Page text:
Tangkoko National Park

The Tangkoko National Park is located right on the northern tip of Sulawesi, sprawling over the three peaks of Mt Tangkoko, Mt Dua Saudara and Mt Batuangus and a good chunk of coastline to their east. The small coastal reseve of Bukitputih sits adjacent to the parks northern boundary and together, the two reserves comprise roughly 8,700 hectares.

Tangkoko National Park, north Sulawesi

Photo © Lip Kee Yap

Their diverse ecosystems provide habitats to a huge range of flora and fauna; at least 127 mammals, 233 bird and 104 reptile and amphibian species. Among them the engangered Celebes crested macaque, Sulawesi bear cuscus and the Sulawesi dwarf cuscus. Tangkoko is also one of the last refuges for the tiny, big-eyed Spectral tarsier, the smallest primate in the world.

The Celebres crested macaque is almost common here; usually seen in large family groups in the early morning or late afternoon when they are active in the tropical forest adjacent to the coast. Finding the nocturnal tarsiers requires a more effort and a bit of luck but with a torch, a good guide and a willingness to trek through the jungle at night, you’ve every chance of seeing one. At the very least, there’s a very good chance you’ll hear their vocal duets and choruses ringing through the air around dusk and just before sunrise.

Whilst these guys are are the star of the show, they’re just the start of Tangkoko’s attractions. The entire park is networked with hiking trails. A coastal trail extends right alongside the black volcanic sand beaches from Batuhputih to Batu Angus oposite the Lembeh Strait. The coral gardens at the entrance to the Batuangus cove offer good snorkeling whilst the adjacent mangroves are home to herons, egrets and sea eagles and swiftlets nest in the rocky caves along around the cove. The 450m high Batuangus (literally “burnt rock”) volcanic peak overlooking the cove can be climbed in an hour and offers great views back over the Lembeh Strait and across the bare lava rock strewn crater.

A 5km loop trail on the northern foothills of Mt Tongkoko is popular as the trail passess through lowland tropical forest habitats of macaques, bear cuscus and hornbills. The slopes above Remesun Beach are a favoured nesting ground from the extremely rare Maleo fowl. The northern and pale dwarf squirrels are commonly seen along this trail too.

Whilst most visitors seem content to do the loop trail, reaching the summit of Mt Tangkoko (1,109m) is quite doable. There are several trails to the summit from almost every direction but it is most commonly climbed from the north or north east, traversing much the same territory as the look trail. From Batuh Putih, it’s roughly 6km and 4-5hours to reach the top of the wide crater rim. The last 2km of the trail up the high slopes are a bit strenuous and will have the thigh muscles burning but the views from the top across the coast and the Lembeh Strait to Lembeh Island and south to Bitung city are fabulous.

The twin peaks of Mt Dua Saudara (1,351m) lie 3km to the southwest but despite being the highest peaks in the reserve, it seems very few people make the climb. It’s usually tackled from Duaudare village in the western foothills or Bitung to the south. In either case you’ll need to ask around and recruit a local guide as niether trail is well used.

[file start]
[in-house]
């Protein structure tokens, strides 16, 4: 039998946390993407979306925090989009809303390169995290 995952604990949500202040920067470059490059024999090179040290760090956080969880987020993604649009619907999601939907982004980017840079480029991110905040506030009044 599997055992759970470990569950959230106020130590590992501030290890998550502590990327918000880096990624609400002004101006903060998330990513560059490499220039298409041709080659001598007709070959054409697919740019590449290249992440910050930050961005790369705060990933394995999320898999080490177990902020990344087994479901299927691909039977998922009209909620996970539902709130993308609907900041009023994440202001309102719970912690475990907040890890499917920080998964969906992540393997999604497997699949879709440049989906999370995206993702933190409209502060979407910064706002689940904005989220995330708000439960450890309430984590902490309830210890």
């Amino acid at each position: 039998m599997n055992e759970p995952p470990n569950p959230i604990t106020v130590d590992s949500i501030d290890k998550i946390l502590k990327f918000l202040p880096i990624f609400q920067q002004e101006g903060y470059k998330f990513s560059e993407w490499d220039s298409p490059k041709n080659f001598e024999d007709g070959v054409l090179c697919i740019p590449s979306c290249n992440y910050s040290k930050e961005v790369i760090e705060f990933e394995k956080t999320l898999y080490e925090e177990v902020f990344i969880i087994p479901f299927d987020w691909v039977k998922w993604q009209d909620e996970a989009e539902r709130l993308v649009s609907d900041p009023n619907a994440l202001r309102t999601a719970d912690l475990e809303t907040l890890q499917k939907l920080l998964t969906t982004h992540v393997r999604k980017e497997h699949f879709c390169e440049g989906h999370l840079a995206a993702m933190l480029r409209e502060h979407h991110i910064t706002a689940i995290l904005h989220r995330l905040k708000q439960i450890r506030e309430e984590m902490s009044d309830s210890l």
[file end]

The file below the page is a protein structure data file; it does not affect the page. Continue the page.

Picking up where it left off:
For best chances of spotting wildife, both the loop and summit trails are best undertaken in the early morning, departing around 4:30-5:00am from Batuh Putih. On the flip side, you’ll be back at your guesthouse or camp by lunchtime with plenty of time to laze away the afternoon on the beach.

Tangkoko is most commonly accessed from Bitung city in the south or Batuputih in the north. Trekkers intending to climb Mt Dua Saudara can also enter the park near the village of Duaudare on the eastern bounday. Bitung can be reached from Manado in around 1 hour by car or 1.5 hours if using public transport. In this case, grab a mikrolet from downtown Manado to Terminal PAAL 2 on the eastern outskirts of the city, then catch the public bus to Bitung, a journey of around 1.5 hours. From Bitung, it takes another 45min to reach Batuputih. There’s no public transport from Bitung so you’ll need to grab an ojek or taxi from here.

Homestay accommodation including meals is available in Batuputih near the park entrance and Bitung. For something more upmarket, there’s a small ecoresort by the beach at Pulisan village which will provide boat transfers to Batuputih and another at Danowudu village just outside Bitung. Alternatively, there’s a popular campground at Batuputih, near the entrance gate close to the beach; a great option if you have camping gear.

Entrance to the park costs 100.000Rp per person but this includes the compulsory guide fee for the shorter treks. For longer treks such as the Mt Tangkoko loop or summit trails, you’ll need to pay additional guide fees of between 300.00-400.000Rp. Apart from a torch for tarsier spotting, be sure to bring along insect repellent. Tiny midgies called “gonone” are rife throughout the park, particularly around dusk, so lather on the repellent. Long sleeve clothing will help but be aware these little bities can still find their way in under your clothing.

Bitung city
North Sulawesi, Indonesia
1-2 days
Get there
Private car, public transport ojek or taxi
Need to know
Use insect repellent

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